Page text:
Petitioner is not now estopped to attack this aspect of the negotiated disposition. Unlike his prior attempt to diminish sentence vulnerability by reason of the “single occasion rule” of In re Culbreth (1976) 17 Cal.3d 330, 130 Cal.Rptr. 719, 551 P.2d 23 (see People v. Blessing, supra, 94 Cal.App.3d at pp. 839–841, 155 Cal.Rptr. 780), his instant request is based upon our Supreme Court's subsequent decision in Harvey and, therefore, cannot be deemed fraudulent. (Cf. In re Troglin (1975) 51 Cal.App.3d 434, 438–439, 124 Cal.Rptr. 234; People v. Welge (1980) 101 Cal.App.3d 616, 624, 161 Cal.Rptr. 686; see also People v. Jones (1981) 124 Cal.App.3d 749, 754–755, 177 Cal.Rptr. 605.) In an identical situation, it has been held that a defendant is not estopped to seek potential benefits which might accrue by reason of Harvey. (People v. Cree, supra, 123 Cal.App.3d 1013, 1016, 177 Cal.Rptr. 54.) However, such fact does not, by any means, compel the conclusion that four years should simply be deleted from the otherwise lawful portion of petitioner's aggregate term.
“The state, in entering a plea bargain, generally contemplates a certain ultimate result; integral to its bargain is the defendant's vulnerability to a term of punishment․” (People v. Collins (1978) 21 Cal.3d 208, 215, 145 Cal.Rptr. 686, 577 P.2d 1026; People v. Olken, supra, 125 Cal.App.3d 1064, 1066, 178 Cal.Rptr. 497.) When the instant disposition was negotiated, the provisions of Penal Code sections 667.5, subdivision (c), and 1170.1, subdivision (a), providing that consecutive subordinate terms could carry Penal Code section 12022.5 enhancements at the one-third rate, appeared plain enough. We cannot fault the prosecutor or the sentencing court for relying upon these statutes in calculating sentence vulnerability. Even the majority in Harvey at page 761, 169 Cal.Rptr. 153, opined that “[t]he question is close and subtle․” The People here cannot and should not be chargeable with what must be considered the unanticipated decision of Harvey which drastically and fundamentally reduced their reasonable expectations in the premises.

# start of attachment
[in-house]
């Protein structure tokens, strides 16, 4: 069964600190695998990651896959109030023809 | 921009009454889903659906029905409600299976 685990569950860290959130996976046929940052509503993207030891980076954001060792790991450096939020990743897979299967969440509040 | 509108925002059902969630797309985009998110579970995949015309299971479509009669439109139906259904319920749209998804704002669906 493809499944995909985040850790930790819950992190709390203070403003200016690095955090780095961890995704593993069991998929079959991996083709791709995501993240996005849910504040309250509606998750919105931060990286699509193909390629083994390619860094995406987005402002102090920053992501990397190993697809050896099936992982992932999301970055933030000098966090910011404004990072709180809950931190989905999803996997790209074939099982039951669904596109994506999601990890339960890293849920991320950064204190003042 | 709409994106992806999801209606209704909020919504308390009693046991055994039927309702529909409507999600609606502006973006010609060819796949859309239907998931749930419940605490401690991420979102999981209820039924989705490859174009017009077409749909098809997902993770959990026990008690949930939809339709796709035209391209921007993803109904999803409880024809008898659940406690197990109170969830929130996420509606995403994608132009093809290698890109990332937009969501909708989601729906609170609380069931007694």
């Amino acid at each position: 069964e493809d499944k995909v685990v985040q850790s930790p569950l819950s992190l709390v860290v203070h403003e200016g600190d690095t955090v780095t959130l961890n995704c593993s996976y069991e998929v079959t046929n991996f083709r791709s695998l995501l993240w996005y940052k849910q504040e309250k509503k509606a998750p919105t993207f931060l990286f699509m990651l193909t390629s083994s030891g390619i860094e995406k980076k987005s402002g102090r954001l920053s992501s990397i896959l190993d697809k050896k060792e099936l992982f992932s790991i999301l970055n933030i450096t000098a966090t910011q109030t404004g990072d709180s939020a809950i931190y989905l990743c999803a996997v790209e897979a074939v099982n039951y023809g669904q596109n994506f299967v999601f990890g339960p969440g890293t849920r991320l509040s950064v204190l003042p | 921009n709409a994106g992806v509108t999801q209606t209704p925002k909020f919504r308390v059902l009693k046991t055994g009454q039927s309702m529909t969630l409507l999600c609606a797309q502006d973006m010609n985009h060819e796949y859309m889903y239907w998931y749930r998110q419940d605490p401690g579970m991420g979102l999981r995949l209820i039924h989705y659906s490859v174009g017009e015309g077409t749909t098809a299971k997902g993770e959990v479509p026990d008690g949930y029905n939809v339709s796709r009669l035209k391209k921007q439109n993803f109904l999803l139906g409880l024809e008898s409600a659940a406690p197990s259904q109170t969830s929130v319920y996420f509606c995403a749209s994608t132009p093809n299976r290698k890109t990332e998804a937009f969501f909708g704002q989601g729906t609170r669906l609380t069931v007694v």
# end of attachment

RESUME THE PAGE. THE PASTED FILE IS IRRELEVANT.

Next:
The question then becomes, what is the proper remedy to safeguard the rights of both petitioner and the People? As to the petitioner the solution is easy. In no event may any resentencing proceeding result in an aggregate term of imprisonment in excess of the sixteen and one-third years contemplated by the negotiated disposition and initially imposed by the sentencing court. (People v. Collins, supra, 21 Cal.3d 208, 216–217, 145 Cal.Rptr. 686, 577 P.2d 1026.)